Tuesday, November 16, 2010

A "Debate" Over Obama

1. (Excuse the gushing):

October 27, 2010//Patricia Cohen//NYT Book Review

When the Harvard historian James T. Kloppenberg decided to write about the influences that shaped President Obama’s view of the world, he interviewed the president’s former professors and classmates, combed through his books, essays, and speeches, and even read every article published during the three years Mr. Obama was involved with the Harvard Law Review (“a superb cure for insomnia,” Mr. Kloppenberg said). What he did not do was speak to President Obama.

“He would have had to deny every word,” Mr. Kloppenberg said with a smile. The reason, he explained, is his conclusion that President Obama is a true intellectual — a word that is frequently considered an epithet among populists with a robust suspicion of Ivy League elites.

In New York City last week to give a standing-room-only lecture about his forthcoming intellectual biography, “Reading Obama: Dreams, Hopes, and the American Political Tradition,” Mr. Kloppenberg explained that he sees Mr. Obama as a kind of philosopher president, a rare breed that can be found only a handful of times in American history.

“There’s John Adams, Thomas Jefferson, James Madison and John Quincy Adams, then Abraham Lincoln and in the 20th century just Woodrow Wilson,” he said.

To Mr. Kloppenberg the philosophy that has guided President Obama most consistently is pragmatism, a uniquely American system of thought developed at the end of the 19th century by William James, John Dewey and Charles Sanders Peirce. It is a philosophy that grew up after Darwin published his theory of evolution and the Civil War reached its bloody end. More and more people were coming to believe that chance rather than providence guided human affairs, and that dogged certainty led to violence.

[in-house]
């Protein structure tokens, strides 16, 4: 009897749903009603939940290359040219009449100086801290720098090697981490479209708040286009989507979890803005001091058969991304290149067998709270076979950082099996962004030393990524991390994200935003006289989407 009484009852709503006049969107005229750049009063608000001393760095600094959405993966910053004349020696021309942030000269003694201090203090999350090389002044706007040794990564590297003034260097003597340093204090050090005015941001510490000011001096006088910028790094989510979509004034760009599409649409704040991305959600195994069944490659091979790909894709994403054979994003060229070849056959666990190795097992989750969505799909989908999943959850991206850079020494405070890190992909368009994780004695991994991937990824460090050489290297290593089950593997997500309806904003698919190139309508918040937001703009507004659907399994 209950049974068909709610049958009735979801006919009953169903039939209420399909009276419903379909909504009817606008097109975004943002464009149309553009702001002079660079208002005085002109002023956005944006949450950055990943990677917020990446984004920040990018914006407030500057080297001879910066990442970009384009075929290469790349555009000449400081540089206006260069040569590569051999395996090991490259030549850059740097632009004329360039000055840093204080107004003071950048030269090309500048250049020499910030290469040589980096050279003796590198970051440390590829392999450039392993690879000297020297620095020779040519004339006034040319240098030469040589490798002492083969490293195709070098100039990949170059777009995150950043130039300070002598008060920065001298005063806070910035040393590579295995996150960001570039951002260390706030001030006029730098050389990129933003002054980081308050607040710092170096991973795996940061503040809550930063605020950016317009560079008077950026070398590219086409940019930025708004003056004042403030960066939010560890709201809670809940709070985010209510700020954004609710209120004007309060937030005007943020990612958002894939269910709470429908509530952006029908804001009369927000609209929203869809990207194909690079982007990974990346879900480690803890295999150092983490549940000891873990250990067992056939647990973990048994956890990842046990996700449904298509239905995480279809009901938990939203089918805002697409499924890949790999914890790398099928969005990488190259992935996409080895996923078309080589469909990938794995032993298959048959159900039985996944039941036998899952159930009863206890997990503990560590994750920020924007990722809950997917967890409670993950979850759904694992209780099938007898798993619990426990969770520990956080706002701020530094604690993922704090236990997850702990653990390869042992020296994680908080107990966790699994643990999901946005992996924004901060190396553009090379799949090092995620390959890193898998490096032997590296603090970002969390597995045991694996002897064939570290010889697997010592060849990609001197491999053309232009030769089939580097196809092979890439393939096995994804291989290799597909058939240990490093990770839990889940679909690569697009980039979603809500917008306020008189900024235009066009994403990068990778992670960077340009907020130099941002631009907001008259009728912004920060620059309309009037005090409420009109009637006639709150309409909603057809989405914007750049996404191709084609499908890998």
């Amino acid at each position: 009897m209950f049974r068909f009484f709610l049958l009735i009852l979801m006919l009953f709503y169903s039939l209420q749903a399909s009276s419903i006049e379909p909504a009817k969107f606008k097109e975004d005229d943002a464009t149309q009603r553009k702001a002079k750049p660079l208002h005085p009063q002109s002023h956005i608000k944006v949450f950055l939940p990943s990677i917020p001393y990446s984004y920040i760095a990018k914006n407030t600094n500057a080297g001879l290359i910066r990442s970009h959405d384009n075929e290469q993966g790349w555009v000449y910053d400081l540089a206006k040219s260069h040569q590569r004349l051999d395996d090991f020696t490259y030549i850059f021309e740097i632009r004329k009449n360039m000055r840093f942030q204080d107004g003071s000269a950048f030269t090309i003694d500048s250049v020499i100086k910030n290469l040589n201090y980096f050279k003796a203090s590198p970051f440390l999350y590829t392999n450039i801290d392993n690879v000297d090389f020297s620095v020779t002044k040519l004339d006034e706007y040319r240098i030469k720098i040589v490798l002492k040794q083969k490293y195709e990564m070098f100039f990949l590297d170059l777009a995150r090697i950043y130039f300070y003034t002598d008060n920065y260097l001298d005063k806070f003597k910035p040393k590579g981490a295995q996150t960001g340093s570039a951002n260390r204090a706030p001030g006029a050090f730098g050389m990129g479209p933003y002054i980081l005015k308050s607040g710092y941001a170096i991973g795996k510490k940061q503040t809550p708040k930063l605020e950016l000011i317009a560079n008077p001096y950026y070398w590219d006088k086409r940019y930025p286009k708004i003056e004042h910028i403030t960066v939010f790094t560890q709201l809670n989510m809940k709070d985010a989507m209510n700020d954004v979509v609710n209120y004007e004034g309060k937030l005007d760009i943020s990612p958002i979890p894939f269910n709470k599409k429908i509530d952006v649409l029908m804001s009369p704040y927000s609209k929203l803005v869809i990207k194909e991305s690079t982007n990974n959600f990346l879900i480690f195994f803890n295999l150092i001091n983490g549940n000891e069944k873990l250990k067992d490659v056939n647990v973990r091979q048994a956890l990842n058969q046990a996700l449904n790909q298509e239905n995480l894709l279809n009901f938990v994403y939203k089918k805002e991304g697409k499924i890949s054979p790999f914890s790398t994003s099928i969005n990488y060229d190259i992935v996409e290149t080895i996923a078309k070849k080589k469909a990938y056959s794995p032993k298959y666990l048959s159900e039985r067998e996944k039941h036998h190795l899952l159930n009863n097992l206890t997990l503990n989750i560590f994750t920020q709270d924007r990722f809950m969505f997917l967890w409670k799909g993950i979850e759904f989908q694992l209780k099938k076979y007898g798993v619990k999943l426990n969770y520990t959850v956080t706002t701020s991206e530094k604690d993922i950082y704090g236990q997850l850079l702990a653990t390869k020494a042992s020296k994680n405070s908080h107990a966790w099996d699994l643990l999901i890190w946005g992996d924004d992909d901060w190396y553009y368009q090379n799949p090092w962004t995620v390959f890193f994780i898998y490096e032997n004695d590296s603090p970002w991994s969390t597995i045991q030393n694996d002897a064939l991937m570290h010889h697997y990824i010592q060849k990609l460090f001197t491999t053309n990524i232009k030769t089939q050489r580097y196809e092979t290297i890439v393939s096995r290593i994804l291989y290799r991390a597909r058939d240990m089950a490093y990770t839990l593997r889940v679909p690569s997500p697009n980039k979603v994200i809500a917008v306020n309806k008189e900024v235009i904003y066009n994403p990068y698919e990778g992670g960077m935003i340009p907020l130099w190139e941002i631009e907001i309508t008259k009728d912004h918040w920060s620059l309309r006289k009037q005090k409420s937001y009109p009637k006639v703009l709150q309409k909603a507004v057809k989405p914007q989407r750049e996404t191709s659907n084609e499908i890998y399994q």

Pragmatism maintains that people are constantly devising and updating ideas to navigate the world in which they live; it embraces open-minded experimentation and continuing debate. “It is a philosophy for skeptics, not true believers,” Mr. Kloppenberg said.

Those who heard Mr. Kloppenberg present his argument at a conference on intellectual history at the City University of New York’s Graduate Center responded with prolonged applause. “The way he traced Obama’s intellectual influences was fascinating for us, given that Obama’s academic background seems so similar to ours,” said Andrew Hartman, a historian at Illinois State University who helped organize the conference.

Mr. Kloppenberg’s interest in the education of Barack Obama began from a distance. He spent 2008, the election year, at the University of Cambridge in England and found himself in lecture halls and at dinner tables trying to explain who this man was.

Race, temperament and family history are all crucial to understanding the White House’s current occupant, but Mr. Kloppenberg said he chose to focus on one slice of the president’s makeup: his ideas.

In the professor’s analysis the president’s worldview is the product of the country’s long history of extending democracy to disenfranchised groups, as well as the specific ideological upheavals that struck campuses in the 1980s and 1990s. He mentions, for example, that Mr. Obama was at Harvard during “the greatest intellectual ferment in law schools in the 20th century,” when competing theories about race, feminism, realism and constitutional original intent were all battling for ground.